April 27, 2018
The real-estate agent’s mantra of “location, location, location” has become all too well-known for any home buyer. However, that same rallying cry has now fallen into the nomenclature of GDPR compliance, adding yet another layer of complexity to those seeking to meet the requirements set forth by the European Union’s General Data Protection Regulation (GDPR).
Although the complexities of GDPR abound, those providing services via the cloud are facing some additional complications in the form of data locality. GDPR compliance includes some specific wording around data localization, which implies that certain customer data is to remain within the borders of a particular region or country.
Although data-localization laws are not necessarily new and have been the rule in many regions, such as Germany, Switzerland, the Netherlands, China, Russia, Turkey, Indonesia, Uganda, Tanzania, Kenya and others countries prior to 2018, the forthcoming GDPR requirements bring data-localization requirements sharply into focus.
Specifically, the GDPR states that personal data can only be transferred to countries outside the EU when an adequate level of protection is guaranteed. If an organization has even the slightest doubt about a particular destination, the data cannot travel there. With the high cost of noncompliance looming in the future, many organizations are looking to play it safe and are seeking solutions that will ensure that their customer data stays within the EU, or even within the country of origin. That proves rather complicated for those looking to leverage cloud technologies that incorporate hybrid solutions.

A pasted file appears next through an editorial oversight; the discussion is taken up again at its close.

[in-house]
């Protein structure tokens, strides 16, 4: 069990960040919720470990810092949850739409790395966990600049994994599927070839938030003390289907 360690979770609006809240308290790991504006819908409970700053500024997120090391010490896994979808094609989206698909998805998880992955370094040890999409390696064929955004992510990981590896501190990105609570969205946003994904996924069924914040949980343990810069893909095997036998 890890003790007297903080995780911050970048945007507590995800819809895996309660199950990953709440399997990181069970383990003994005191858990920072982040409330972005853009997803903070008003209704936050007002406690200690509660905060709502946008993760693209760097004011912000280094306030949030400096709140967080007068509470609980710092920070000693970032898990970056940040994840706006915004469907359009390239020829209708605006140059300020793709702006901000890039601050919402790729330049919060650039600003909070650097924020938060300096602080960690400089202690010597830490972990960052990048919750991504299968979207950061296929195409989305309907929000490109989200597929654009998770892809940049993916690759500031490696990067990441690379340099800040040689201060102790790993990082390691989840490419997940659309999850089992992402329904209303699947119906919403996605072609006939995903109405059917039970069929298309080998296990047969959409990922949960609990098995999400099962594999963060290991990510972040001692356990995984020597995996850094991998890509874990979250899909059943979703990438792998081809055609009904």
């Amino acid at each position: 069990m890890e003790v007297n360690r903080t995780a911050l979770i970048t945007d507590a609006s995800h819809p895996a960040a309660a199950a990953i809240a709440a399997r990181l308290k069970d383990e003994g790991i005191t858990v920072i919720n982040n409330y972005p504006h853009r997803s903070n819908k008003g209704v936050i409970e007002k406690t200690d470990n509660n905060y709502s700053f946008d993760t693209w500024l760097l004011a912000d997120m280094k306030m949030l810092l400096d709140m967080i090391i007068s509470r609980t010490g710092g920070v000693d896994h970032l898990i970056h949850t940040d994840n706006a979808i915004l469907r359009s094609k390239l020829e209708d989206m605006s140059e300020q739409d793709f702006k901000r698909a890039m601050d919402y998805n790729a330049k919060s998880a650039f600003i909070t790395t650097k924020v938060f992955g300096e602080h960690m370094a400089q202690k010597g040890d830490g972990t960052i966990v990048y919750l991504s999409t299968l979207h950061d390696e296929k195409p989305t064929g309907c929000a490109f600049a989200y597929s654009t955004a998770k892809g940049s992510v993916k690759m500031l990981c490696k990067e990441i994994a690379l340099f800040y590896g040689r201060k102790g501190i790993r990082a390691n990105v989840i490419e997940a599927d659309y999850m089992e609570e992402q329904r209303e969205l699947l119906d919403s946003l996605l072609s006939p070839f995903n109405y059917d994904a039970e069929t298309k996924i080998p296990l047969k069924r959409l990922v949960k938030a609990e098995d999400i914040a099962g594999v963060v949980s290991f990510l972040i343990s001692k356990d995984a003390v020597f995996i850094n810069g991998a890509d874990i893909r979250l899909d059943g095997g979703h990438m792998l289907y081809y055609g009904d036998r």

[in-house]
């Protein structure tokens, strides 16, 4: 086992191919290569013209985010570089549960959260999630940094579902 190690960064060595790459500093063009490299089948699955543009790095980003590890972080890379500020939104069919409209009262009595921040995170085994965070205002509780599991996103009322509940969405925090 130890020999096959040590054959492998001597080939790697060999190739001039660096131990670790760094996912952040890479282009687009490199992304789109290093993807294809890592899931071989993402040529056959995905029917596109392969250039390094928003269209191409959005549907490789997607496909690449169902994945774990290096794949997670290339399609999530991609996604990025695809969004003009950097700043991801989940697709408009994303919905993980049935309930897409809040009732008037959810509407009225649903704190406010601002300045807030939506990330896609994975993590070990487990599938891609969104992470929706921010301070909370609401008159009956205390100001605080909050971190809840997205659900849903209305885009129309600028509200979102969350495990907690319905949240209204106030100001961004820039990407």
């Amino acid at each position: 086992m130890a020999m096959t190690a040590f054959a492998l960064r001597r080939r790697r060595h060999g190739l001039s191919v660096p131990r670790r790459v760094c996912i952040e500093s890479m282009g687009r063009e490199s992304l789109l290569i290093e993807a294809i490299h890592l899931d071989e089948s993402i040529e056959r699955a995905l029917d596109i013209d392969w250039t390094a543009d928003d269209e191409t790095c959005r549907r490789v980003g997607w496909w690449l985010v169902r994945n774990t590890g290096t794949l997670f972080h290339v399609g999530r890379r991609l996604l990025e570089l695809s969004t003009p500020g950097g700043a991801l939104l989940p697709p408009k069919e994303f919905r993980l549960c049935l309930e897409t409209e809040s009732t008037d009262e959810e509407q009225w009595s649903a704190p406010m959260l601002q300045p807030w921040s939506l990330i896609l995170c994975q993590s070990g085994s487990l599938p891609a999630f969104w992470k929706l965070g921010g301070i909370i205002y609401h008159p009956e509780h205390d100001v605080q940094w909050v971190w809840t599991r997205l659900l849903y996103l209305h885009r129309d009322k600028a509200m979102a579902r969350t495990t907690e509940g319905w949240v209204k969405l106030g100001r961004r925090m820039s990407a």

Take, for example, Germany, which forbids sharing data across the national border (even within the EU) in the absence of guaranteed protection levels. Organizations looking to engage with German customers will have to carefully consider how their cloud strategy impacts GDPR compliance.
Luckily, all is not lost. Data-center colocation providers are paying close attention to data locality and are offering the means to maintain locality, while also providing the added benefit of low-latency access to data.
Channel Futures had the opportunity to meet with representatives of Interxion, the European colocation data-center services provider, at last week’s Channel Partners Conference & Expo in Las Vegas, to discuss the impact of GDPR on cloud service providers.
Patrick Lastennet, director of marketing and business development, financial services segment at Interxion, was able to offer some sound advice on the subject of GDPR and data locality.
“GDPR ensures harmonization of the data protection regulation across Europe, so there is no need to have arbitrage within the EU; however, it is strict on the transfer of personal data outside the EU,” Lastennet told us. “If a country is not deemed adequate, a special regulatory framework and clauses need to be in place. And in the event those are not totally tested yet against GDPR, there is a significant trend for non-EU companies to process their European data within the EU only.”
While that might sound like an almost impossible challenge for companies outside of the EU, Lastennet says companies should be thinking about how to best leverage the cloud and colocation to maintain compliance.
“For example, a U.S.-based company can choose to keep [its] tokenized/encrypted data in the public cloud within any region, while maintaining the associated token data and encryption keys in a secure and physically auditable colocated environment in the EU.”
Lastennet also explained that there are additional benefits to that approach.
“This type of ‘colocated arbitrage’ is not only more cost effective, but it also helps to mitigate the risk of data being compromised by keeping these data elements separate from the decryption keys,'” he said. “By colocating “key custody” close to the public cloud, within the same data centers used by CSPs to host access points, it allows the enterprise to account for both the compliance and data-performance needs of their customers.”
With GDPR requirements going into effect shortly, organizations looking to work with EU-based customers must take into account the more subtle requirements of the legislation and address issues now that will turn into massive problems later if not remediated before GDPR goes into effect.
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